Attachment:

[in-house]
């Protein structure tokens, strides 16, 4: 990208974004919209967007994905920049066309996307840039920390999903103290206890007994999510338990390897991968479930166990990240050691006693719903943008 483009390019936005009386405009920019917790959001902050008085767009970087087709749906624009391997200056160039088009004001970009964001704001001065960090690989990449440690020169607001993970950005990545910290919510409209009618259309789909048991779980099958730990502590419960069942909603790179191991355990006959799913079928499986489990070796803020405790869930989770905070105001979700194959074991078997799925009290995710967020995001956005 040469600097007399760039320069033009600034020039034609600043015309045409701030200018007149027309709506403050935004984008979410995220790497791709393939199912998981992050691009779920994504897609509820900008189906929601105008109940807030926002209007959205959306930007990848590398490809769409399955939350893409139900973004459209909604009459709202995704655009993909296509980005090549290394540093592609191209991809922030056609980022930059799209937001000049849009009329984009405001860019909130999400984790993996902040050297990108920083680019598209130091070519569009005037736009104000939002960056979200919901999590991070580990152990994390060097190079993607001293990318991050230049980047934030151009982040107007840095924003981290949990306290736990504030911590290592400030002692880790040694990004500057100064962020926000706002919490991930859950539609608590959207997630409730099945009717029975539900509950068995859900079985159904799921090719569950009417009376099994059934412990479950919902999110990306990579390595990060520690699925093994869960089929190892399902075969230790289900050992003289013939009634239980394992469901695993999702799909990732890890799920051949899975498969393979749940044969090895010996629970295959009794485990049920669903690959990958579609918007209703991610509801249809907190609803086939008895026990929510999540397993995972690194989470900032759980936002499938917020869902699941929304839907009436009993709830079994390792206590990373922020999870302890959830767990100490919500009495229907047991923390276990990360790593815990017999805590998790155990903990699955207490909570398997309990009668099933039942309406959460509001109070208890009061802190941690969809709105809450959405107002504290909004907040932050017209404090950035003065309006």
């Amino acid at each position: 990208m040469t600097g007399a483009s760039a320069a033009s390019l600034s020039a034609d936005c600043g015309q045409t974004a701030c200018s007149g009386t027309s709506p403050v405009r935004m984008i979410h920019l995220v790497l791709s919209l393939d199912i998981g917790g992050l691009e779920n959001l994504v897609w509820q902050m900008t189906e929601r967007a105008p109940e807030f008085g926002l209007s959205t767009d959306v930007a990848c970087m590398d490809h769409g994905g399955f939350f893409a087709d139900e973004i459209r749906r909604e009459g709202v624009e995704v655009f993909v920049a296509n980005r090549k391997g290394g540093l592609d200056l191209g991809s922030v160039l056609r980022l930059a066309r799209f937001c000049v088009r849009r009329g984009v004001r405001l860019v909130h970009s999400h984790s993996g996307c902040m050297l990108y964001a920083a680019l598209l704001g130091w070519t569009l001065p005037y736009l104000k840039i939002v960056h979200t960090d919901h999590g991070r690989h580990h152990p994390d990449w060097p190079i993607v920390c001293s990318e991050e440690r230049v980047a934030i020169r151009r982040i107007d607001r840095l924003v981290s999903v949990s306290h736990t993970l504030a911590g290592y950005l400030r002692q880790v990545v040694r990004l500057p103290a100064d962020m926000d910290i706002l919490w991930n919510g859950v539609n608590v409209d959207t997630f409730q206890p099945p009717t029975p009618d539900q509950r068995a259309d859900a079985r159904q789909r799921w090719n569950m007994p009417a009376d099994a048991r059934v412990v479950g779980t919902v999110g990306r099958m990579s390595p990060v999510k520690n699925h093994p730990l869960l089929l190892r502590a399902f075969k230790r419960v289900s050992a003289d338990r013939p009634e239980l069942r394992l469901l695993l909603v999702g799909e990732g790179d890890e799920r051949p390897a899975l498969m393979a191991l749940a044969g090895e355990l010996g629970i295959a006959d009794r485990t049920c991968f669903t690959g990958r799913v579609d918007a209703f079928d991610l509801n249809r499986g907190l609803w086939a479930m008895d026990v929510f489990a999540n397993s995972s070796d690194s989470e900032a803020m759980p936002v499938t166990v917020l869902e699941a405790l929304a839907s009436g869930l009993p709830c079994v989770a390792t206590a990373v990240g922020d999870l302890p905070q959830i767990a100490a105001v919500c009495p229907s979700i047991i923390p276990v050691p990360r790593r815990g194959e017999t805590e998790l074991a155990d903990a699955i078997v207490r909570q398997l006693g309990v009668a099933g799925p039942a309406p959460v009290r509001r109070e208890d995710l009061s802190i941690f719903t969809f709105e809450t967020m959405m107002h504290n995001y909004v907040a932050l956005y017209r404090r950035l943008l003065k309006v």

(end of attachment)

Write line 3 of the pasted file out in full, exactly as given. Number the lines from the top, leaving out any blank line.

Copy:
């Amino acid at each position: 990208m040469t600097g007399a483009s760039a320069a033009s390019l600034s020039a034609d936005c600043g015309q045409t974004a701030c200018s007149g009386t027309s709506p403050v405009r935004m984008i979410h920019l995220v790497l791709s919209l393939d199912i998981g917790g992050l691009e779920n959001l994504v897609w509820q902050m900008t189906e929601r967007a105008p109940e807030f008085g926002l209007s959205t767009d959306v930007a990848c970087m590398d490809h769409g994905g399955f939350f893409a087709d139900e973004i459209r749906r909604e009459g709202v624009e995704v655009f993909v920049a296509n980005r090549k391997g290394g540093l592609d200056l191209g991809s922030v160039l056609r980022l930059a066309r799209f937001c000049v088009r849009r009329g984009v004001r405001l860019v909130h970009s999400h984790s993996g996307c902040m050297l990108y964001a920083a680019l598209l704001g130091w070519t569009l001065p005037y736009l104000k840039i939002v960056h979200t960090d919901h999590g991070r690989h580990h152990p994390d990449w060097p190079i993607v920390c001293s990318e991050e440690r230049v980047a934030i020169r151009r982040i107007d607001r840095l924003v981290s999903v949990s306290h736990t993970l504030a911590g290592y950005l400030r002692q880790v990545v040694r990004l500057p103290a100064d962020m926000d910290i706002l919490w991930n919510g859950v539609n608590v409209d959207t997630f409730q206890p099945p009717t029975p009618d539900q509950r068995a259309d859900a079985r159904q789909r799921w090719n569950m007994p009417a009376d099994a048991r059934v412990v479950g779980t919902v999110g990306r099958m990579s390595p990060v999510k520690n699925h093994p730990l869960l089929l190892r502590a399902f075969k230790r419960v289900s050992a003289d338990r013939p009634e239980l069942r394992l469901l695993l909603v999702g799909e990732g790179d890890e799920r051949p390897a899975l498969m393979a191991l749940a044969g090895e355990l010996g629970i295959a006959d009794r485990t049920c991968f669903t690959g990958r799913v579609d918007a209703f079928d991610l509801n249809r499986g907190l609803w086939a479930m008895d026990v929510f489990a999540n397993s995972s070796d690194s989470e900032a803020m759980p936002v499938t166990v917020l869902e699941a405790l929304a839907s009436g869930l009993p709830c079994v989770a390792t206590a990373v990240g922020d999870l302890p905070q959830i767990a100490a105001v919500c009495p229907s979700i047991i923390p276990v050691p990360r790593r815990g194959e017999t805590e998790l074991a155990d903990a699955i078997v207490r909570q398997l006693g309990v009668a099933g799925p039942a309406p959460v009290r509001r109070e208890d995710l009061s802190i941690f719903t969809f709105e809450t967020m959405m107002h504290n995001y909004v907040a932050l956005y017209r404090r950035l943008l003065k309006v």